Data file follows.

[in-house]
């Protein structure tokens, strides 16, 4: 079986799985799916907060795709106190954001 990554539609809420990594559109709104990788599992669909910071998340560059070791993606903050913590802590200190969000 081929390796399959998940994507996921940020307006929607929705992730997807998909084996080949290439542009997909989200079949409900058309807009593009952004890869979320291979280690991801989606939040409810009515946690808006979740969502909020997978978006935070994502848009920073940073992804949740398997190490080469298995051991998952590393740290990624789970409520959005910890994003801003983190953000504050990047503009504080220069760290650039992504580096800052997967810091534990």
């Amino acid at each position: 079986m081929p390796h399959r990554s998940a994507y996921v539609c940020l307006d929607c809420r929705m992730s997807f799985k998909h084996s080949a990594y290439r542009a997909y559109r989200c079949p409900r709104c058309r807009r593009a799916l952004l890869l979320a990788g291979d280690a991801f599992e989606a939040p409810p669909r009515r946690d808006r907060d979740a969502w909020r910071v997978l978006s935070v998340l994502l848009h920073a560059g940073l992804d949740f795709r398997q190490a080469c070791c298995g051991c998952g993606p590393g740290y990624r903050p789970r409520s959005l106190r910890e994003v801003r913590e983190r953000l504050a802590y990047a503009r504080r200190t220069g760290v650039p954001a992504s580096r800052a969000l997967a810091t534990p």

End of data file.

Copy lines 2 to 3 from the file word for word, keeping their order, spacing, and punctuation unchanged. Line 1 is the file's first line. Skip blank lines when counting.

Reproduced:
């Protein structure tokens, strides 16, 4: 079986799985799916907060795709106190954001 990554539609809420990594559109709104990788599992669909910071998340560059070791993606903050913590802590200190969000 081929390796399959998940994507996921940020307006929607929705992730997807998909084996080949290439542009997909989200079949409900058309807009593009952004890869979320291979280690991801989606939040409810009515946690808006979740969502909020997978978006935070994502848009920073940073992804949740398997190490080469298995051991998952590393740290990624789970409520959005910890994003801003983190953000504050990047503009504080220069760290650039992504580096800052997967810091534990």
């Amino acid at each position: 079986m081929p390796h399959r990554s998940a994507y996921v539609c940020l307006d929607c809420r929705m992730s997807f799985k998909h084996s080949a990594y290439r542009a997909y559109r989200c079949p409900r709104c058309r807009r593009a799916l952004l890869l979320a990788g291979d280690a991801f599992e989606a939040p409810p669909r009515r946690d808006r907060d979740a969502w909020r910071v997978l978006s935070v998340l994502l848009h920073a560059g940073l992804d949740f795709r398997q190490a080469c070791c298995g051991c998952g993606p590393g740290y990624r903050p789970r409520s959005l106190r910890e994003v801003r913590e983190r953000l504050a802590y990047a503009r504080r200190t220069g760290v650039p954001a992504s580096r800052a969000l997967a810091t534990p």